Rural and agricultural history played an important role in the building and maintaining of the Latvian national identity. Latvians had positioned themselves in culture and ideology as a nation of farmers, “ploughmen”, and deemed the rural territories as the true treasure-house of the Latvian identity, national stability and traditions. Historically, the self-representation of being a nation of farmers had become one of the most enduring identities of the Latvian nation, however it is no longer unambiguously attributed to the whole nation of Latvia.
The agrarian reform in the Republic of Latvia, by allocating small land plots to Latvians, was performed in order to create a nation of farmers. Farming was praised in arts and in the public sphere. The authoritarian regime of President Kārlis Ulmanis particularly supported farmers as the basis of the Latvian culture. President K. Ulmanis himself embodied the image of a proper Latvian rural landowner, understandable to the Latvian mentality. The nation’s character was intertwined with farming values and land works.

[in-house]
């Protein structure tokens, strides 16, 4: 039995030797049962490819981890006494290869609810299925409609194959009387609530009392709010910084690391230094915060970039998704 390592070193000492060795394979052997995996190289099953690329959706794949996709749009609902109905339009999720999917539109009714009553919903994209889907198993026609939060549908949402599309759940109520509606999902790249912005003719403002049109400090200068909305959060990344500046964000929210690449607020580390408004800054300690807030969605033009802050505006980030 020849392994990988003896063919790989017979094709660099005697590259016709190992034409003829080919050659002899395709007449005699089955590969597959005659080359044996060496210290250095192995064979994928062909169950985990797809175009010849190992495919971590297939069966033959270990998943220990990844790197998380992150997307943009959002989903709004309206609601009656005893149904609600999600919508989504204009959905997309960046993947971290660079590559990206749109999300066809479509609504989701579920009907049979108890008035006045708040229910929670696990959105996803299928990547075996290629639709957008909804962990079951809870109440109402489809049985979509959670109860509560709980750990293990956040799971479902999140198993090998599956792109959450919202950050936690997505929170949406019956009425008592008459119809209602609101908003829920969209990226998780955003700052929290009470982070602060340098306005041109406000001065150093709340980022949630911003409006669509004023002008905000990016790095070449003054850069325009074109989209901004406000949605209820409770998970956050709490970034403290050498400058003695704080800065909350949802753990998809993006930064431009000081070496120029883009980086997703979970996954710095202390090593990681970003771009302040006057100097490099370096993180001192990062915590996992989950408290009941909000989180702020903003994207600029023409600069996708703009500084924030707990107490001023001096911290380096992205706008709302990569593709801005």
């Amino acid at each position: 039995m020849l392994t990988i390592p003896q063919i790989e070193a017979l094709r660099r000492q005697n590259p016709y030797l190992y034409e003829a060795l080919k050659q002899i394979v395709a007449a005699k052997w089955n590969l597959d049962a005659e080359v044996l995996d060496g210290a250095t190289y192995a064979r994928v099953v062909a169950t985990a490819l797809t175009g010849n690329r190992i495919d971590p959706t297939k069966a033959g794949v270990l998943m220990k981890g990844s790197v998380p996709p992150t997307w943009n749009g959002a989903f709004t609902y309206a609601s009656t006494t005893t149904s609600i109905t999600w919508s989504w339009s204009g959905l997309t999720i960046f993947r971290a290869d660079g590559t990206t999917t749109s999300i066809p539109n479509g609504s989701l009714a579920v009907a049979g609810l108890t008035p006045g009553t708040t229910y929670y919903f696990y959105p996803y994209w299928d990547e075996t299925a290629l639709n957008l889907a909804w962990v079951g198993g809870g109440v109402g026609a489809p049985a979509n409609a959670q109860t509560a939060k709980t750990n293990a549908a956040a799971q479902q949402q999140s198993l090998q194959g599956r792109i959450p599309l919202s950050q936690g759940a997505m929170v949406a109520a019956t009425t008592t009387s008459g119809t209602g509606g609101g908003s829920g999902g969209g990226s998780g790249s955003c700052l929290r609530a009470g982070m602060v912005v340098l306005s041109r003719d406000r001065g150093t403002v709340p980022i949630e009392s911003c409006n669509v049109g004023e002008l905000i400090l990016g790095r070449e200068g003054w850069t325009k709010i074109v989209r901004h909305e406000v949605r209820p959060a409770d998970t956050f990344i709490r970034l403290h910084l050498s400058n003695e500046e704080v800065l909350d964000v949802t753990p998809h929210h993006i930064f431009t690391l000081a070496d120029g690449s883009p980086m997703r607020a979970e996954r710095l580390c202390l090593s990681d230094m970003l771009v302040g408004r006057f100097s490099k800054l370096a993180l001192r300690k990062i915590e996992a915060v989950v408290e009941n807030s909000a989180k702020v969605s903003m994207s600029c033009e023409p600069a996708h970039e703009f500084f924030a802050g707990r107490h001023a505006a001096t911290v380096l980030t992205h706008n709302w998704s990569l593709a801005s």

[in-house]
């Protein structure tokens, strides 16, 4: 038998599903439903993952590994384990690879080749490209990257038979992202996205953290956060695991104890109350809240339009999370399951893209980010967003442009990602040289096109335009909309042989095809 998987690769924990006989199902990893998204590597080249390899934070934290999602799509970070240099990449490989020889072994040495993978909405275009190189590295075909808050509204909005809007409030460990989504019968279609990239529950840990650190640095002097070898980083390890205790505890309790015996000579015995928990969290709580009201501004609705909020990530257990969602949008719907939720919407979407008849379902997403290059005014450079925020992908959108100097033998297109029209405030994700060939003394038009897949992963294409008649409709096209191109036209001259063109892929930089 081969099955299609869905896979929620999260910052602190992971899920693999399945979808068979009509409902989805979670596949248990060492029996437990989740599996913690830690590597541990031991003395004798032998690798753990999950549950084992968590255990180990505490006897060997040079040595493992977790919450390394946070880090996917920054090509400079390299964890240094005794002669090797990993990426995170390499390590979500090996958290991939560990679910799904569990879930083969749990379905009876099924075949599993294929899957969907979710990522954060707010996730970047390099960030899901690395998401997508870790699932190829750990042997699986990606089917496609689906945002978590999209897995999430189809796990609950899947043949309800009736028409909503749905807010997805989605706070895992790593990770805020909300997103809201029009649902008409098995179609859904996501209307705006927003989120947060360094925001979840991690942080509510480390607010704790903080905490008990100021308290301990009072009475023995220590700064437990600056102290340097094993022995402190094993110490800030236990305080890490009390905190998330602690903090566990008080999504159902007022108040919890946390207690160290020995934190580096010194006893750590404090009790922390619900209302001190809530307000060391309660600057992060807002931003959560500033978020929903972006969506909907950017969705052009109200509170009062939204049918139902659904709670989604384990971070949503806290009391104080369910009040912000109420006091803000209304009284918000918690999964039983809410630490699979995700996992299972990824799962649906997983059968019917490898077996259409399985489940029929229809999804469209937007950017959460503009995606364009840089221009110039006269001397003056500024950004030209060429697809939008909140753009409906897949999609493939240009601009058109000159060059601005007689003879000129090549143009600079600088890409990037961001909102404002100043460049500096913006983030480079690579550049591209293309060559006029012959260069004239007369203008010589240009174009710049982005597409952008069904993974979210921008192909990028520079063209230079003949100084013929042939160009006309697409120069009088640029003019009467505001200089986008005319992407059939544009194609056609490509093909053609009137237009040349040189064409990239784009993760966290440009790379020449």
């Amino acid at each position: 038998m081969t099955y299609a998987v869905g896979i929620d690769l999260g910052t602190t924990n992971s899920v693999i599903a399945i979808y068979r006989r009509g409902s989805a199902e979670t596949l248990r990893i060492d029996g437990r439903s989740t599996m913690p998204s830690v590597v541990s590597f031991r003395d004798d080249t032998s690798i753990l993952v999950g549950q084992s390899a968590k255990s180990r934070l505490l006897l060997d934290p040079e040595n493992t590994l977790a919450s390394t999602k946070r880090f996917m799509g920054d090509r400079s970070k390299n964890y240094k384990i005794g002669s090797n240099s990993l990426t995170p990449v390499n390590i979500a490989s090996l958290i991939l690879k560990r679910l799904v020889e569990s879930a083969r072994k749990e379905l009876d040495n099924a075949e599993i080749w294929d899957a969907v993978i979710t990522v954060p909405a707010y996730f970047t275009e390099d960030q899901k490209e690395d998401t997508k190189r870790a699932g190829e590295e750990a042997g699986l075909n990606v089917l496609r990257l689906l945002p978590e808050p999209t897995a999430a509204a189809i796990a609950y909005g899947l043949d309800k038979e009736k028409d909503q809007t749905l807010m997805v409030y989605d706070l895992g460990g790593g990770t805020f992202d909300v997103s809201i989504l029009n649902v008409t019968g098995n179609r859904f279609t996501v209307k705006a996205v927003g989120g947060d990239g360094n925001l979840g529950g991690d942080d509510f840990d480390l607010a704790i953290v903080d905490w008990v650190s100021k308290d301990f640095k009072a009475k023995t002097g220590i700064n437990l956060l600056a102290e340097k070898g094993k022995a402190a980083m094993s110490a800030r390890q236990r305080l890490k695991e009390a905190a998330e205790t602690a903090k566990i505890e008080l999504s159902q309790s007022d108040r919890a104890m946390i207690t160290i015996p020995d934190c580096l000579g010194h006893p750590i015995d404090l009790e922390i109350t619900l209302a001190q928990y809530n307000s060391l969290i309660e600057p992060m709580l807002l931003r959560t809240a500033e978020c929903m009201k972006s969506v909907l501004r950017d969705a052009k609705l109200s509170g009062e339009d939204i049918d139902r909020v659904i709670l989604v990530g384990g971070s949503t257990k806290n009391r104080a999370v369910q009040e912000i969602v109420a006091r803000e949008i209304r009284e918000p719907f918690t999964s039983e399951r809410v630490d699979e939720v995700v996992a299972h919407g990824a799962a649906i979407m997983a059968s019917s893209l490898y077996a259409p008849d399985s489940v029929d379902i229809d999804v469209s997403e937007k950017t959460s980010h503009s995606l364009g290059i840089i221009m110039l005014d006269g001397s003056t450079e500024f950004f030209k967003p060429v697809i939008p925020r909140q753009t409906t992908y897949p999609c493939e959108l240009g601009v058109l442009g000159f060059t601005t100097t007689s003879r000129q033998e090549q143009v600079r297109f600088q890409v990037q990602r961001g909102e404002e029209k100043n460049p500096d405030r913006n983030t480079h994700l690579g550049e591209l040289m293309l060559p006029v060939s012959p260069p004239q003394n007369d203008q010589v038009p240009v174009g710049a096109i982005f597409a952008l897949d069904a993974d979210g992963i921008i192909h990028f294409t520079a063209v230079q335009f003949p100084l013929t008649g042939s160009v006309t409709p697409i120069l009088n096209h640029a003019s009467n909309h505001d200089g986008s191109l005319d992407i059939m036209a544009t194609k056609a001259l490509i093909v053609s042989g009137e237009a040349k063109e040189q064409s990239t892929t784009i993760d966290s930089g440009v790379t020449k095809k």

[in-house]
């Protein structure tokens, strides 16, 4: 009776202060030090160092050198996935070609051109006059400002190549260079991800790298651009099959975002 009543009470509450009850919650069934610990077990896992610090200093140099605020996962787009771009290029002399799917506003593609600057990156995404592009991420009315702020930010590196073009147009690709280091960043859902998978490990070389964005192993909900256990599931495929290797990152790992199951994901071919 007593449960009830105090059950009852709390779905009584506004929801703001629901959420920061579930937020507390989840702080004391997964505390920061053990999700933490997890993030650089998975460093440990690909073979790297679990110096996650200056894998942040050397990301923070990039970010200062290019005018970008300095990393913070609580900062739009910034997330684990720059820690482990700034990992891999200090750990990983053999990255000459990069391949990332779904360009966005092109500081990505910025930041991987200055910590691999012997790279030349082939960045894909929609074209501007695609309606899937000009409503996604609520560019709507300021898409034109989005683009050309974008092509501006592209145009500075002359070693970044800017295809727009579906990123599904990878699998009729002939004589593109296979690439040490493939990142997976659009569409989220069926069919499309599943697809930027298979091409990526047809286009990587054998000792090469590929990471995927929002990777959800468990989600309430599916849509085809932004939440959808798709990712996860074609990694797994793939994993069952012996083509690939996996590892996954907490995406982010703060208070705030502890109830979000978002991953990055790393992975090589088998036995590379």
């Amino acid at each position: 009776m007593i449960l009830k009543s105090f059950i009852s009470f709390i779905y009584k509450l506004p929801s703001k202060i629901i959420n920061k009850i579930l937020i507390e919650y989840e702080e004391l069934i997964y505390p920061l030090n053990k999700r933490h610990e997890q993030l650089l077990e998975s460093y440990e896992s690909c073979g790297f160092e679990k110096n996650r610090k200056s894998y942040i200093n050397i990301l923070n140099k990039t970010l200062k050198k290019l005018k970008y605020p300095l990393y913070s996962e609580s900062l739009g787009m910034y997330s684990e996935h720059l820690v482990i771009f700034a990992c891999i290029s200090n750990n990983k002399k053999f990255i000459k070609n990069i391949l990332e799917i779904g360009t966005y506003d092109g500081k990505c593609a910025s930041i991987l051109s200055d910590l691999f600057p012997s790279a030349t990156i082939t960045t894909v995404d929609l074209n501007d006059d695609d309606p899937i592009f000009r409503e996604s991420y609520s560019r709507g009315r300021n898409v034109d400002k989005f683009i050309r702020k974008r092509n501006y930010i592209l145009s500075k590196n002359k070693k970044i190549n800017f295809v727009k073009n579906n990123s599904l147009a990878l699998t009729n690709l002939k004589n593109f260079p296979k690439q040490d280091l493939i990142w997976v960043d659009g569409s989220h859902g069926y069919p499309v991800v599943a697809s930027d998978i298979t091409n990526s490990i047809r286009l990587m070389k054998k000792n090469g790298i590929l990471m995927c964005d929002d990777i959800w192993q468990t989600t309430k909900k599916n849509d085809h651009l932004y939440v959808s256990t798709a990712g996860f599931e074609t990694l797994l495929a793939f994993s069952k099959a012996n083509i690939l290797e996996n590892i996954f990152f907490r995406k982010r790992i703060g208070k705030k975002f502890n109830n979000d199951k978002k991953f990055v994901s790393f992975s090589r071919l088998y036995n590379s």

During the 1920-1940’s, the Latvian rural life with its slow rhythm and elated peace was the stimulator for works of many artists. Exhibition “New Rural Landowners of the Ulmanis’ Era” shows the reflections of the agrarian policy in paintings by Ģ.Eliass, O.Skulme, L.Liberts, Ā.Skride, J.Strazdiņš, A.Štrāls and other artists.
Diāna Barčevska, curator of the exhibition, March 18, 2011.
Press photo: Jūlijs Jēgers. Harvest Time. Ca 1930. Oil on canvas. 67 x 80 cm